Political activist Promise Mkwananzi said he is appealing against a Wednesday Constitutional Court (Con-Court) ruling which dismissed his challenge that President Robert Mugabe was violating Zimbabwe's Constitution by violently quashing street protests.
The #Tajamuka/Sesijikile protest group leader accuses the soon-to-be 93-years-old Mugabe of disregarding the Constitution by unleashing police to suppress legitimate demonstrations.
"We are going to re-apply within 30 days in terms of the Constitution, correcting those technicalities," Mkwananzi said, vowing that "we are not giving up".
Led by deputy chief Justice Luke Malaba, the Con-Court bench ruled that Mkwananzi had flouted proper procedure by lodging his application to the wrong address.
Instead of delivering his court papers at Mugabe's Munhumutapa office, Mkwananzi served the papers at New Government Complex.
His lawyer Kudzai Kadzere consented to the decision.
Central to the case, was Mkwananzi's accusation that Mugabe was overstepping his authority, and that the police and army had gone under the president's partisan control, which he argued was against the Constitution.
He cited Mugabe's remarks at a war veterans meeting after one of #Tajamuka/Sesijikile's protests last year, where the veteran leader said his ruling Zanu-PF disciplined renegades during the 70s liberation war against white minority rule by burying them "underground like rats, in bunkers" - threatening to unleash the same treatment on the protest group leaders.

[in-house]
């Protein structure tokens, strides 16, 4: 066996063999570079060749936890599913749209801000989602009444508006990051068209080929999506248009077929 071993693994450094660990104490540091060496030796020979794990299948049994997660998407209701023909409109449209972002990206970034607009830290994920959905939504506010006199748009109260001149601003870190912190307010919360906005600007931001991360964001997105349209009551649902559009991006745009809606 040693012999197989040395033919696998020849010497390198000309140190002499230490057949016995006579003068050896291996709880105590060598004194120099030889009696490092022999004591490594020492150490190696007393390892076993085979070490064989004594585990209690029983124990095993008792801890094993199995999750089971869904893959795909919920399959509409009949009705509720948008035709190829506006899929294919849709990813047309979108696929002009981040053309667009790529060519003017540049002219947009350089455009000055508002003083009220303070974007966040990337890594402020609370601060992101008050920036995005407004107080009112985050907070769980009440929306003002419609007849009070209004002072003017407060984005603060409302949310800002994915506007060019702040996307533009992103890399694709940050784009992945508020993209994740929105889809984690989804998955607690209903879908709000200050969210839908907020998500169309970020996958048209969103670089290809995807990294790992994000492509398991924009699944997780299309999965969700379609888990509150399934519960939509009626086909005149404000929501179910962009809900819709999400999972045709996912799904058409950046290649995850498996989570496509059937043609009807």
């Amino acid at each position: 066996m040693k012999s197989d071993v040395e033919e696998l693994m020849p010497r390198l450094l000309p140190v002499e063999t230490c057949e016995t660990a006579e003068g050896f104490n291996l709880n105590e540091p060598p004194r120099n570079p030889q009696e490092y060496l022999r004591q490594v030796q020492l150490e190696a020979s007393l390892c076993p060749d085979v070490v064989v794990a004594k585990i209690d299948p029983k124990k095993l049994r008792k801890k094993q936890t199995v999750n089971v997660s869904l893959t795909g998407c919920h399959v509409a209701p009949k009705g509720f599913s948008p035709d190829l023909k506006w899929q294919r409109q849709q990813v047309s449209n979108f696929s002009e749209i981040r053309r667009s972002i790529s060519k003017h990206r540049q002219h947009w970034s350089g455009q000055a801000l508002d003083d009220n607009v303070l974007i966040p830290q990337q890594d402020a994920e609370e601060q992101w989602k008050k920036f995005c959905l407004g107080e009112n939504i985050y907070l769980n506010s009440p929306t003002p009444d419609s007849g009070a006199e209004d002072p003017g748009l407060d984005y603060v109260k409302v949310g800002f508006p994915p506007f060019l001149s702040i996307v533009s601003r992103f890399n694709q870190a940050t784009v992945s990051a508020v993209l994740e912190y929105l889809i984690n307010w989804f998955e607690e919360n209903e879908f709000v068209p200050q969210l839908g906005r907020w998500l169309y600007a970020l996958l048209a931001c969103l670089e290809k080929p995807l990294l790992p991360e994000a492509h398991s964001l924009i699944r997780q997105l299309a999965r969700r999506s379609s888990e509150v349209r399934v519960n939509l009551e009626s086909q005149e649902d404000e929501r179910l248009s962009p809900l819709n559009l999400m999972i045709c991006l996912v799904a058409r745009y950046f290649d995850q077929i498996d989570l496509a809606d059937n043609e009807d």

Mkwananzi described the nonagenarian leader's threats as "unconstitutional and un-president like verbal onslaught".
Attorney General, Prince Machaya, who was the government lawyer, urged the court to throw out the case saying the application to the president was supposed to be served within two days after filing it in the Con-Court, which Mkwananzi failed to do.
Mkwananzi wants the Con-Court to declare Mugabe's actions unconstitutional.
Under Zimbabwe's laws, the top court can indeed make such a determination as it is the custodian of the Constitution.
If the Con-Court is satisfied that Mugabe violated the Constitution, it can direct Parliament to open a probe that could lead to impeachment, and then the top court must then decide whether to uphold the decision or not.
However, the Con-Court cannot determine whether a president is fit to rule.
Alternatively, Mkwananzi can lobby Parliament to remove Mugabe or wait for elections, due in 2018 - those are the only two avenues available, legal experts say.
Mugabe - who has resisted demands that he steps down - won a ringing endorsement to be Zanu-PF's candidate for the presidential vote due in 2018 and University of Zimbabwe political scientist Eldred Masunungure has said the country's opposition political parties were collectively weak, fragmented and confused and that prospects for a pre-electoral alliance was no brighter now than they were a year ago.
This comes after former vice president Joice Mujuru on Wednesday expelled seven senior officials from her fledgling opposition Zimbabwe People First (ZPF) party accusing them of being infiltrated by Mugabe's Zanu-PF, but the officials in a counter move also said they had expelled her.
"The opposition is plagued by deep-seated suspicions, distrust and petty jealousies and there is no unifying common history, beliefs and values or ideology except a quest for power," Masunungure said, adding Mugabe could face a divided opposition in the forthcoming poll, noting that while his ruling Zanu-PF was at its weakest in many years; the reality, however, was that its rivals were even weaker.
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